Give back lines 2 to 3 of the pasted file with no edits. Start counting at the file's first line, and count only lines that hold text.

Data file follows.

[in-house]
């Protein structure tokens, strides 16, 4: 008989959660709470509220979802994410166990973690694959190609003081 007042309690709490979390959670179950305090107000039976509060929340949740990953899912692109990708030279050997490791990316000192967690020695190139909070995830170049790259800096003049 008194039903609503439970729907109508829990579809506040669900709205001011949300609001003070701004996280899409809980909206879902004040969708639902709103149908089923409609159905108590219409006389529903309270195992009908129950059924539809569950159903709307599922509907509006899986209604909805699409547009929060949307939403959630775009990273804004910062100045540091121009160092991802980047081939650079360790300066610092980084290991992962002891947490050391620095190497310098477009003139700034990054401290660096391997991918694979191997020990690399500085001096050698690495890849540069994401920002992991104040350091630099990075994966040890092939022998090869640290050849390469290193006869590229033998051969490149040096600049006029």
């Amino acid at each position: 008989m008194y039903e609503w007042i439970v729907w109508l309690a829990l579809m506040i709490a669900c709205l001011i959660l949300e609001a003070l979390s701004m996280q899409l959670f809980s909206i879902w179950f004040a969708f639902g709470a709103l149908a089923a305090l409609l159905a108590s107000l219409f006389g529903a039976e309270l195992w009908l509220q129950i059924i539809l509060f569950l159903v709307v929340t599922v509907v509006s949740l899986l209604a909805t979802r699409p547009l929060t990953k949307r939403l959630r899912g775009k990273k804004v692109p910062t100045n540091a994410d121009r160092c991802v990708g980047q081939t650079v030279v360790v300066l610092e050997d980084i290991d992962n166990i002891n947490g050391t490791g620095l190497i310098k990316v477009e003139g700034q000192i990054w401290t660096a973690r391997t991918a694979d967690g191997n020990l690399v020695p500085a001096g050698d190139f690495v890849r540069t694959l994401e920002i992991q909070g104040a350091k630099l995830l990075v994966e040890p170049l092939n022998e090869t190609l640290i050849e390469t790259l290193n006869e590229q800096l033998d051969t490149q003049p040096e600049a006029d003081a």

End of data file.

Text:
């Protein structure tokens, strides 16, 4: 008989959660709470509220979802994410166990973690694959190609003081 007042309690709490979390959670179950305090107000039976509060929340949740990953899912692109990708030279050997490791990316000192967690020695190139909070995830170049790259800096003049 008194039903609503439970729907109508829990579809506040669900709205001011949300609001003070701004996280899409809980909206879902004040969708639902709103149908089923409609159905108590219409006389529903309270195992009908129950059924539809569950159903709307599922509907509006899986209604909805699409547009929060949307939403959630775009990273804004910062100045540091121009160092991802980047081939650079360790300066610092980084290991992962002891947490050391620095190497310098477009003139700034990054401290660096391997991918694979191997020990690399500085001096050698690495890849540069994401920002992991104040350091630099990075994966040890092939022998090869640290050849390469290193006869590229033998051969490149040096600049006029």
């Amino acid at each position: 008989m008194y039903e609503w007042i439970v729907w109508l309690a829990l579809m506040i709490a669900c709205l001011i959660l949300e609001a003070l979390s701004m996280q899409l959670f809980s909206i879902w179950f004040a969708f639902g709470a709103l149908a089923a305090l409609l159905a108590s107000l219409f006389g529903a039976e309270l195992w009908l509220q129950i059924i539809l509060f569950l159903v709307v929340t599922v509907v509006s949740l899986l209604a909805t979802r699409p547009l929060t990953k949307r939403l959630r899912g775009k990273k804004v692109p910062t100045n540091a994410d121009r160092c991802v990708g980047q081939t650079v030279v360790v300066l610092e050997d980084i290991d992962n166990i002891n947490g050391t490791g620095l190497i310098k990316v477009e003139g700034q000192i990054w401290t660096a973690r391997t991918a694979d967690g191997n020990l690399v020695p500085a001096g050698d190139f690495v890849r540069t694959l994401e920002i992991q909070g104040a350091k630099l995830l990075v994966e040890p170049l092939n022998e090869t190609l640290i050849e390469t790259l290193n006869e590229q800096l033998d051969t490149q003049p040096e600049a006029d003081a």